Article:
The 1980s saw memberships around the 30 members mark, with most being active. Trips ranged far and wide to the Nullarbor in 1982 & 1985, Jenolan, Bungonia and Yarrangobilly in 1988. But at Naracoorte, around mid-1985, most of the caves on the Reserve, that members visited - Victoria Fossil, Blackberry, Fox, and by 1987 Lake Cave, became off limits to all cavers and were to remain so, on and off for the next 30 years. There were visits to the Mt Gambier area, Flinders Ranges, Kangaroo Is and to the Yorke Peninsula. The club expanded its equipment store and took up Single Rope Techniques with gay abandon. Late in the 1980s we began an association with the SES and its members took to caving with us.

Over the 40 years of FUSSI’s existence it has remained, however, a staunchly student club, with members coming from all over the University: Philosophy, Computing Science, Politics, Medicine, Biology, English, Economics and Earth Sciences. Arguments around campfires raged, no doubt aided by the usual bottle/cask of red wine. The words, ‘I have a theory’ were heard more often than not! Apart from the 10-day trips interstate the club managed a caving trip every six weeks or so and held a meeting every month to discuss the state of karst and caving.

Given such an eclectic bunch, at times you had to wonder what planet the club was on: From the minutes of the meeting of August 1985 the club treasurer, Wendy Babbage who studied Economics stated:

A few more words to do with the history (glorious or otherwise) of FUSS.
It is suspicious that following a particularly
risque episode in late 1989, the name was changed
to FUSSI - to cover the tracks of the "innocent" perhaps?

Australian Speleological Federation


Although a great deal of cave exploration took place in the period 1880-1910, there are few records covering the following 40 years. The first organized cave exploration club, the Tasmanian Caverneering Group, was formed in 1946. However, within the next ten years there was sufficient support for the formation in December 1956, at Victor Harbor of the Australian Speleological Federation
It is the only national speleological body with a club based representative structure. The Federation was set up to collate information on caves and stimulate further exploration. Since that time it has encouraged caving for both pleasure and research and built a national and international social environment for Australian cavers.


The ASF consists of a number of regionally based caving clubs each catering for local activities. The local clubs elect representatives onto the national Council. Meetings of the Federation's Council are held annually, with a Biennial National Conference alternating around the States. Club representation on the national Council is defined by the number of members each club has. So the more club members who join the ASF the more votes the Club has. Currently FUSSI has 2 representatives on the national Council. FUSSI was involved with the ASF on a brief occasion in 1983 as a co-coordinator, with the Cave Exploration Group of South Australia, (CEGSA), of the Biennial ASF, Speleo Vision Conference that was held at Flinders University. FUSSI became an Associate of the ASF in 1988 and a Corporate Member in 1990. Since then its members have held Vice President positions on the ASF National Executive, edited its national newsletter, Australian Caver, as well as been in involved in the drafting of cave management plans and the establishment of Leadership standards.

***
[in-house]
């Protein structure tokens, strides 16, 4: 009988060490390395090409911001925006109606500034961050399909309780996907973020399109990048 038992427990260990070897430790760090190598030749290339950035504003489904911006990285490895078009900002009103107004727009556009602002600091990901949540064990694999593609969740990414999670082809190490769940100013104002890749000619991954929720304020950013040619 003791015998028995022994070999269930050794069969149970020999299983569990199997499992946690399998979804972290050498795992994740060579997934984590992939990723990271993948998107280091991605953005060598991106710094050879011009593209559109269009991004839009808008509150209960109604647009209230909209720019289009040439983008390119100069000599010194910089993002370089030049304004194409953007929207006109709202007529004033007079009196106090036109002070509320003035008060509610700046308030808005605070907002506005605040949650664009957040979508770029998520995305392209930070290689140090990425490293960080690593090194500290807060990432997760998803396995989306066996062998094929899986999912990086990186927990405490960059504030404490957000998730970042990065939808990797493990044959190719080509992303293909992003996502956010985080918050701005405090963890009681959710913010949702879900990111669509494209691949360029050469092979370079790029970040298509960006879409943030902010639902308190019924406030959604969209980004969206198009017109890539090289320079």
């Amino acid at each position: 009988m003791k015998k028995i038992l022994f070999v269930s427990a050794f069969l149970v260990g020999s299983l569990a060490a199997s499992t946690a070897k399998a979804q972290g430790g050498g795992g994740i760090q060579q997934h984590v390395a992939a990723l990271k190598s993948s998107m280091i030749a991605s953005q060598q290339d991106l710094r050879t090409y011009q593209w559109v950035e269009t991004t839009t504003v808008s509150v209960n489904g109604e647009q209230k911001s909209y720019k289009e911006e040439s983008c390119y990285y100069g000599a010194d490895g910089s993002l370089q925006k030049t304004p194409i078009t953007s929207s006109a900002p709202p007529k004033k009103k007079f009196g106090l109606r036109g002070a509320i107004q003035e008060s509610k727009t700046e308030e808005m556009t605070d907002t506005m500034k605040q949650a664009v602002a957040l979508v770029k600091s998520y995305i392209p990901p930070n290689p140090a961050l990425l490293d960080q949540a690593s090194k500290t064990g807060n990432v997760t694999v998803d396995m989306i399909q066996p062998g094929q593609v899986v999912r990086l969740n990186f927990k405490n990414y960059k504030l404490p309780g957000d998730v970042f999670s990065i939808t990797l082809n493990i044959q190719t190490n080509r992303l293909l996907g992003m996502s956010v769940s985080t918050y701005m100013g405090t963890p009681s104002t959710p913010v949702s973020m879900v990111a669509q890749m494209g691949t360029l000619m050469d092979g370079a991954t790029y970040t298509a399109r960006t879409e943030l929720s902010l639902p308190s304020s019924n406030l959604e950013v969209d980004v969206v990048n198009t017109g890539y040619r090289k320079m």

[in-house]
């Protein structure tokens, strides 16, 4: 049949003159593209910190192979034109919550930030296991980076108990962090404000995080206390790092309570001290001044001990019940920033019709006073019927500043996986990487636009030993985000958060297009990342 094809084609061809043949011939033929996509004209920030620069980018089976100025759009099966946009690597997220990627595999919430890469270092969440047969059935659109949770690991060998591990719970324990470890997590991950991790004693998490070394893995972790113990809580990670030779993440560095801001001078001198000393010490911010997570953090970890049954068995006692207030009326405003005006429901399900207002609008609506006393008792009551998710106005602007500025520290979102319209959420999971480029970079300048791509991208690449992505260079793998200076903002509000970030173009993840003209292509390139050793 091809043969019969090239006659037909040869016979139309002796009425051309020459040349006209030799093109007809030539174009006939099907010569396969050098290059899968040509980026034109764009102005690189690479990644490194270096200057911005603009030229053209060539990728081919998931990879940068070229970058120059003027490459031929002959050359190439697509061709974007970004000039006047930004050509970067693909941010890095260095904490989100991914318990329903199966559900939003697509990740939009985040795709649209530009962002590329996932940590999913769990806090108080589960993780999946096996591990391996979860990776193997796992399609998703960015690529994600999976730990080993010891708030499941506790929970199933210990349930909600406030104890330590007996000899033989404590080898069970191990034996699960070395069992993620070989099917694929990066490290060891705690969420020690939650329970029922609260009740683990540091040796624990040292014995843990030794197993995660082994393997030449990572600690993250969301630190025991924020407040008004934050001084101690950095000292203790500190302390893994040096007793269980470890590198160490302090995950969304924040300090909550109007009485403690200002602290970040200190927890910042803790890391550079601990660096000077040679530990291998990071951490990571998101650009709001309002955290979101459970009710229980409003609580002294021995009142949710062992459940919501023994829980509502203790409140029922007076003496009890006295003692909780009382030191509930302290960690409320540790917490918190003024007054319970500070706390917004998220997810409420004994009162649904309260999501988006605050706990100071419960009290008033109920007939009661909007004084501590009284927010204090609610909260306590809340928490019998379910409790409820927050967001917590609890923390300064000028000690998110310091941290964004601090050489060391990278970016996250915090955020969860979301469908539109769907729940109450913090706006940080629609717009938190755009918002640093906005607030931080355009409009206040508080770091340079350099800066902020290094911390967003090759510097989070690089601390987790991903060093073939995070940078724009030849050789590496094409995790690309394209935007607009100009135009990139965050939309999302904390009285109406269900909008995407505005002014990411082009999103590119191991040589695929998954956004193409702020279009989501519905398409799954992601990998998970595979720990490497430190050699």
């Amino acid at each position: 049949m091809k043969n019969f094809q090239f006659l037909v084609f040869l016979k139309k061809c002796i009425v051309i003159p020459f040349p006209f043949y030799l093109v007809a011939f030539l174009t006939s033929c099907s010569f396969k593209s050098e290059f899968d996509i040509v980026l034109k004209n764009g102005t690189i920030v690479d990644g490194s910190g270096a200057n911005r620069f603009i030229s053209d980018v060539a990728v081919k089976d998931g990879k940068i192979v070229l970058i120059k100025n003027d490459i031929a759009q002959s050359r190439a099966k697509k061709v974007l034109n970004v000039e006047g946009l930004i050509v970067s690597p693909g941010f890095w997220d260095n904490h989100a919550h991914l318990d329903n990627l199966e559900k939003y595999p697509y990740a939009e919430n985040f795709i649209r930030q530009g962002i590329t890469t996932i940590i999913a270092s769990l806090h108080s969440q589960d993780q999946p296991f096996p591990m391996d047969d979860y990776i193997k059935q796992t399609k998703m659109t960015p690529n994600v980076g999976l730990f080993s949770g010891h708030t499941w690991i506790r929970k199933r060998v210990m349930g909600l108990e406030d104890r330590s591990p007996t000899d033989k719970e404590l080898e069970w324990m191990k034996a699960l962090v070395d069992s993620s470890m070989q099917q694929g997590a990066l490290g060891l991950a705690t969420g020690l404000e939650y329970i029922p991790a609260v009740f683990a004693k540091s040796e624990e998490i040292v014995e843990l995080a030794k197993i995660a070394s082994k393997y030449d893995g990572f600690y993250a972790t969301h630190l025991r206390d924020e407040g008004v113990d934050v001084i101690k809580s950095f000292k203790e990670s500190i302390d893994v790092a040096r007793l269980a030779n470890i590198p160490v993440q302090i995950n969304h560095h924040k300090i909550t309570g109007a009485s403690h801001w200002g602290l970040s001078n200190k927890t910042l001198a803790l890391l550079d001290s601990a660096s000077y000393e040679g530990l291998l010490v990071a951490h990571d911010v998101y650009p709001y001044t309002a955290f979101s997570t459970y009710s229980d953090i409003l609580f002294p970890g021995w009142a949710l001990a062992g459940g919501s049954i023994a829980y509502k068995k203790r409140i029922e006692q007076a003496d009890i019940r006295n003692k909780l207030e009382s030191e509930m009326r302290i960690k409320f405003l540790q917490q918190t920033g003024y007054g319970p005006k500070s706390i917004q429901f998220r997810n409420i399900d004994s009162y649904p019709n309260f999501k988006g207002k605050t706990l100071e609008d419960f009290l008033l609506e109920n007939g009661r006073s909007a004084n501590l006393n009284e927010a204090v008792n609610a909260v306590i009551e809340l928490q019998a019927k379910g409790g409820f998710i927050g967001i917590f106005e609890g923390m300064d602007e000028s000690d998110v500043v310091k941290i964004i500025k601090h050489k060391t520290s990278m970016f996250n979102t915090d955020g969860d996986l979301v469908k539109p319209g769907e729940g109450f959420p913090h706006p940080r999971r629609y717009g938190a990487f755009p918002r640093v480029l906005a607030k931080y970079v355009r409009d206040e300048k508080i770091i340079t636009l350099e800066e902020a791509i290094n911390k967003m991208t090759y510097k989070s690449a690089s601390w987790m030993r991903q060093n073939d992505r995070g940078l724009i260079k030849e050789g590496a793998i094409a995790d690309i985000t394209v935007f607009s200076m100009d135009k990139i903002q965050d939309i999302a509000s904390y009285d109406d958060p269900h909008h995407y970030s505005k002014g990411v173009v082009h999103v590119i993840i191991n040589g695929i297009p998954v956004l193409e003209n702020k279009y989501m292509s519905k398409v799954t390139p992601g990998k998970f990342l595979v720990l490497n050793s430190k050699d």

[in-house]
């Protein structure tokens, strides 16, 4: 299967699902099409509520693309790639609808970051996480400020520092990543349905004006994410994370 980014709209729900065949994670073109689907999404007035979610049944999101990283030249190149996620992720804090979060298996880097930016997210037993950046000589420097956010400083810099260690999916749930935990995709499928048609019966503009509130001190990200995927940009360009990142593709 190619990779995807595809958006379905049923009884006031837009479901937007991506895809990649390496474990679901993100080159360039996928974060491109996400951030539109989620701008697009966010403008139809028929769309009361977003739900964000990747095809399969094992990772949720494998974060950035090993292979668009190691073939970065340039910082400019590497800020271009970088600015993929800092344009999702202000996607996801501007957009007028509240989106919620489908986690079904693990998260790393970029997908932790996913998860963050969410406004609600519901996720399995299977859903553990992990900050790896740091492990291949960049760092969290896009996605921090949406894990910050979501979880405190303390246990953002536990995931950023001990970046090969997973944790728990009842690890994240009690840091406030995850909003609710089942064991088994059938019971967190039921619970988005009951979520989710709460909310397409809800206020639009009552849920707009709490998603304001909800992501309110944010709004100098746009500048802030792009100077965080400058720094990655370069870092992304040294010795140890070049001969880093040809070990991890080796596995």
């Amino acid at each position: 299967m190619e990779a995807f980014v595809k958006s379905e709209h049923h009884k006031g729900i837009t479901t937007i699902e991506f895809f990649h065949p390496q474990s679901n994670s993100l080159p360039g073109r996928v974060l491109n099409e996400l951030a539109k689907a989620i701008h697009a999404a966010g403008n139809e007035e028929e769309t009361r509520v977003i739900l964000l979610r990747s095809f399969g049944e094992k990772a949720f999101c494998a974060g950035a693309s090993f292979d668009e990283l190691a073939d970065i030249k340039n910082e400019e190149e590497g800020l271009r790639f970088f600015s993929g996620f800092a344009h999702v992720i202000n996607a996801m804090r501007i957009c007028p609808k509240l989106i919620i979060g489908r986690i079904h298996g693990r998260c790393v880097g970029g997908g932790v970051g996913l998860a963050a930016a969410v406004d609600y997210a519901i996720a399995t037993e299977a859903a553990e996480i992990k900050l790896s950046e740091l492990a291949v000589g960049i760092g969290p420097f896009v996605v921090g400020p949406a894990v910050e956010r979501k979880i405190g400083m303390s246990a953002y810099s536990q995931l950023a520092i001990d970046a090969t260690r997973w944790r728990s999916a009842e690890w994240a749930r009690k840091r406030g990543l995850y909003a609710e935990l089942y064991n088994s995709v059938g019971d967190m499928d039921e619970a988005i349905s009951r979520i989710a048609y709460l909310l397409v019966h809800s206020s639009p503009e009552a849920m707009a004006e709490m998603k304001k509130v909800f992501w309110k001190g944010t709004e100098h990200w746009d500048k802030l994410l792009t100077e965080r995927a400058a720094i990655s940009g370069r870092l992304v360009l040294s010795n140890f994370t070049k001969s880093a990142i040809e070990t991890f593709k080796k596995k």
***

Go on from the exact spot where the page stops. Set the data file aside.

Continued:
The major activities of the Federation are:

  • The formulation of national policies relating to caving standards and ethics, cave safety, documentation procedures and survey standards.
  • Preparation of a national automated data bank, cataloguing all Australian caves, including cave maps and primary reference sources.
  • Sponsoring of biennial national speleological conferences and irregular Cave Management Conferences.
  • An extensive publication programme in association with the above aims.
  • The maintenance of a Library.
  • Sponsoring of specialist consultancy services for preparation of karst and cave management plans.
  • Sponsoring of Speleological projects.
  • Active protection of the Cave and Karst Environment via its Environmental fund.
  • The Promotion of Cave Research.

Since the formation of the Federation, Australian speleology has been well organized and active on both a national and local level, with separate regular national publications of cave research, cave exploration, and cave management in addition to numerous club newsletters.